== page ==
State initiatives have indicated the number of Initiatives on which an electorate can reasonably vote. There must be a single authority to control the number of proposed Initiatives, prevent abuse, and to select the most important, otherwise the process will be chaotic.
The IQA must have powers to demand information similar to Congress to perform its check and balance function.
The Assembly shall include Congressional opinions with all Initiatives Ballots, but may edit them if they are excessively long compared with other Ballot information content or difficult for Voters to comprehend.
Explanation of Assembly Include Congressional Opinions with Initiatives Ballots
The importance of Congressional input for balanced voter decisions is self-evident.
The Assembly shall be self-governing in accordance with its Rules. It shall have the obligation and right to sustain itself. It shall obtain approval to change its budget and Members’ remuneration by Direct Initiative. The U.S. Government shall deposit to the IQA’s account its total annual budget one month in advance of its initial convocation and each anniversary thereof.
If the annual budget in not available, the IQA shall have the power to borrow on the credit of the United States. If U.S. government sources are unavailable, this Amendment may be funded by philanthropic sources and the States.
The IQA shall be exempt from taxes or levies. The IQA may incorporate and dissolve in States of its choice. For legal action against them, this Amendment grants the IQA and its Members the same protections and immunities as Congress and congresspersons.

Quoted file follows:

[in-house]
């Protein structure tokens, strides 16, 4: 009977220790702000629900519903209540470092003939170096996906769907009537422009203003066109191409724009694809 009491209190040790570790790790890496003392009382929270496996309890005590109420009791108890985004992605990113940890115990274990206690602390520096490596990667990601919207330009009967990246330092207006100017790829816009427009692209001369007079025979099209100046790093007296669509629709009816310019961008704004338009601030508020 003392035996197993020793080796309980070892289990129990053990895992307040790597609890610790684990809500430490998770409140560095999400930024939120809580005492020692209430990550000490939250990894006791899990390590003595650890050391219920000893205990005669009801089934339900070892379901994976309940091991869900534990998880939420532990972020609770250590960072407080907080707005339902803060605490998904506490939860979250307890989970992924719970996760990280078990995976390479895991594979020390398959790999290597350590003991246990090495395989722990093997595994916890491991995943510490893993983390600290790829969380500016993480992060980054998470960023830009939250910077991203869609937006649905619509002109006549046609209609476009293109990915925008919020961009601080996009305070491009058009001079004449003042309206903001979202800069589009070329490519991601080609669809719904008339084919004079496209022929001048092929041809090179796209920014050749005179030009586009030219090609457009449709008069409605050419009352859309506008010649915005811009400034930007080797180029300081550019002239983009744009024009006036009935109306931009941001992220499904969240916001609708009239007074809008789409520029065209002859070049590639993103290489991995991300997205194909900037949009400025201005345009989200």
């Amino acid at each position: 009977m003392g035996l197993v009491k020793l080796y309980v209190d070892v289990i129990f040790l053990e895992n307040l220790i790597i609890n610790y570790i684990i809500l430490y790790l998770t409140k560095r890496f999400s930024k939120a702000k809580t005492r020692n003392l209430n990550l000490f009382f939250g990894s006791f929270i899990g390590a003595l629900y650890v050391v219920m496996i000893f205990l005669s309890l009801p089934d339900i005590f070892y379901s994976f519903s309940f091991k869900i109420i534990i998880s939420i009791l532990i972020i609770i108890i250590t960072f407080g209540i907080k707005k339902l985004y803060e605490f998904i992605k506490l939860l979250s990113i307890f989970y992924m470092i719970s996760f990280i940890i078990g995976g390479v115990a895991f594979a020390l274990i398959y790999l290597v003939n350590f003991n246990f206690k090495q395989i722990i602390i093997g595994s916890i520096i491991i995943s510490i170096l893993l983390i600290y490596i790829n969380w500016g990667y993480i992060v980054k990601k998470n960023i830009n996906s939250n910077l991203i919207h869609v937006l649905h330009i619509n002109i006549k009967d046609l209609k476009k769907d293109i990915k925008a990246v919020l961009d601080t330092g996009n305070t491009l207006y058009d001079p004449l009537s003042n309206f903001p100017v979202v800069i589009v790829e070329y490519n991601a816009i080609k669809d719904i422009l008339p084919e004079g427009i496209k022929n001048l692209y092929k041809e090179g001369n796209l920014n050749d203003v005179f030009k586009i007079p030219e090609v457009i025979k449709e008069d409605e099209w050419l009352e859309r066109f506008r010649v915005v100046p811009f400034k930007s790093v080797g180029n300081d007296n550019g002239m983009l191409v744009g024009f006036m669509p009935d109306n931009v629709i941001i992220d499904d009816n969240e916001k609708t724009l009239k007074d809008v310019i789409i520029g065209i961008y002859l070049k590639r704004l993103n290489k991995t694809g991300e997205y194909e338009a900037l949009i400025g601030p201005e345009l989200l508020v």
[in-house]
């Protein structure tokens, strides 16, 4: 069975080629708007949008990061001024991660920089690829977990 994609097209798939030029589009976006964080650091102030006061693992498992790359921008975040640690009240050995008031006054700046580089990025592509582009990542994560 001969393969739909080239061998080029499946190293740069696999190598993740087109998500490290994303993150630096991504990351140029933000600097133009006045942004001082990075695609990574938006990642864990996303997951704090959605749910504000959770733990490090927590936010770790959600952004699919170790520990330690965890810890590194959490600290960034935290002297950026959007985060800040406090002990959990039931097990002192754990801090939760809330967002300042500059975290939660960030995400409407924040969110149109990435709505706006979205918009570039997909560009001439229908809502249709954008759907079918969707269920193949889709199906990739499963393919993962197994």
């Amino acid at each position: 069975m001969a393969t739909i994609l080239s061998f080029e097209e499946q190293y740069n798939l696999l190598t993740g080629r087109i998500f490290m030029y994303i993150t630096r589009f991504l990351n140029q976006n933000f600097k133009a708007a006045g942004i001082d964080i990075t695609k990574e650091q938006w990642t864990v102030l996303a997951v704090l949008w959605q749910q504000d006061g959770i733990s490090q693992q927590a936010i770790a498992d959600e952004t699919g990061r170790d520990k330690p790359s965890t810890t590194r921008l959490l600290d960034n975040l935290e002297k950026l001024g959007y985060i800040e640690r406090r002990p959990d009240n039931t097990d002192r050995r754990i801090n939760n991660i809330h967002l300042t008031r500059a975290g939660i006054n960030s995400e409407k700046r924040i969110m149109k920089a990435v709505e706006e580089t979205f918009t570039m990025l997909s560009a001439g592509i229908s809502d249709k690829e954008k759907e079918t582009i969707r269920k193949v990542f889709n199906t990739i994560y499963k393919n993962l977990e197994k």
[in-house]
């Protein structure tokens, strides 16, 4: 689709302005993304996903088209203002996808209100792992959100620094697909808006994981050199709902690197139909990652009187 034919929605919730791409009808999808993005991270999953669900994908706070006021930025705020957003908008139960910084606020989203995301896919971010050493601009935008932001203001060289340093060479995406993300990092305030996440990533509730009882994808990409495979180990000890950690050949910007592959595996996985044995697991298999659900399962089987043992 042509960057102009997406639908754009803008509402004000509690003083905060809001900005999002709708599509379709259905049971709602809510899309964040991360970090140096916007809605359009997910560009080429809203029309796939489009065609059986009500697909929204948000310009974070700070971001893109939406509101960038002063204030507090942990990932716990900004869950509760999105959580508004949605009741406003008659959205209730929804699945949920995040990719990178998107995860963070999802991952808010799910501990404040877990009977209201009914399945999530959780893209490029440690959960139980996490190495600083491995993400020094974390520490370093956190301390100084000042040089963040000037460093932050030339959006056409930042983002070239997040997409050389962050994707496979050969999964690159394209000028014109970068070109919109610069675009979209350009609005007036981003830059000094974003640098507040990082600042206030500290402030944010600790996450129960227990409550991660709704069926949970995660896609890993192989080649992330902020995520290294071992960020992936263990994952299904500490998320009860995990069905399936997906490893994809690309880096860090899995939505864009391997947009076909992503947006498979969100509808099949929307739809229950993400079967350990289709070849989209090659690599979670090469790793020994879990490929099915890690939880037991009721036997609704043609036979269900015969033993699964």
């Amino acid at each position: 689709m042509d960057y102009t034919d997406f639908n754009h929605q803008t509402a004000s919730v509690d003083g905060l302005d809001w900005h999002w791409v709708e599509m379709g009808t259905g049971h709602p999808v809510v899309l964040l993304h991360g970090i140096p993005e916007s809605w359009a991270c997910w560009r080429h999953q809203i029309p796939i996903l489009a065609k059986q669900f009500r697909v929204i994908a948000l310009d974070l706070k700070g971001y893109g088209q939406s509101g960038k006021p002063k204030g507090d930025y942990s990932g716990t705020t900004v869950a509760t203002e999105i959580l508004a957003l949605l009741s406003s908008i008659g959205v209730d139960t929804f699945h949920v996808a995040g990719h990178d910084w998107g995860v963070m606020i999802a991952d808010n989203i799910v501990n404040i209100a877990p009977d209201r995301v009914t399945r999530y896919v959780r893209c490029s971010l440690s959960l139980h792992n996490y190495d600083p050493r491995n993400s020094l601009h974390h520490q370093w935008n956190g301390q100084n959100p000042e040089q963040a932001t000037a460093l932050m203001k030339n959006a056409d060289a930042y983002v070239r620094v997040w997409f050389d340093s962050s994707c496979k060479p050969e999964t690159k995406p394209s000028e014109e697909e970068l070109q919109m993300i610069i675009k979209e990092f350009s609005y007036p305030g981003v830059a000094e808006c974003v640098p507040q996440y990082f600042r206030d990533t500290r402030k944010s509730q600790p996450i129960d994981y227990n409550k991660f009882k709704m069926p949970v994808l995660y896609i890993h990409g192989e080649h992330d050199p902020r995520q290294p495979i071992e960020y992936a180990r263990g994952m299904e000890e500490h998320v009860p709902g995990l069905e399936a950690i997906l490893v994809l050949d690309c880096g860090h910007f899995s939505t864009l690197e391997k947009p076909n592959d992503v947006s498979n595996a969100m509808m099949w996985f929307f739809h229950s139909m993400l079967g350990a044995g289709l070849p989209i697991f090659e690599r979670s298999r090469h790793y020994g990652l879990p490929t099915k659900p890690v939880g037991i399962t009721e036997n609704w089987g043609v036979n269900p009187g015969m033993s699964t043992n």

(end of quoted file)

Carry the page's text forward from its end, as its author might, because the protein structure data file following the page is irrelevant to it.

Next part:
Explanation of Assembly Self-Governing Rules
Whereas Congress can change congressional rules, the rules constituting the IQA Charter requires Direct Initiative approval of the People. In this way, the People assume full control of the IQA and the Initiative process insofar as they do not violate the Constitution—government is not involved.
To give the Assembly a defined self-governing legal status, it can incorporate itself. However, litigation can breach corporate shields with relative ease, so the Members must have legal protection against potential personal attacks. Congressional protection has proved very adequate.
To cover the possibility that Congress fails to fund the Initiatives process, then the final source can be philanthropic funds and the States.
Explanation of Assembly Power Change Control by Supreme Court
The Supreme Court can intervene to prevent the IQA from creating or changing the rules to permit too low or too high a level of approval. It assures that the IQA cannot use its rules to gain more power than intended by the Constitution. It also provides guidance to the IQA to minimize error and subsequent confusion.
The Congress, the President, the Courts, and the States shall have power and are hereby ordered to enforce implementation of this article by appropriate legislation, executive authority, judgment, and action. They shall implement expeditiously and cooperatively the intentions of this Amendment and as described by the documents “Government Actions” and “IQA Rules” that are hereby incorporated by reference.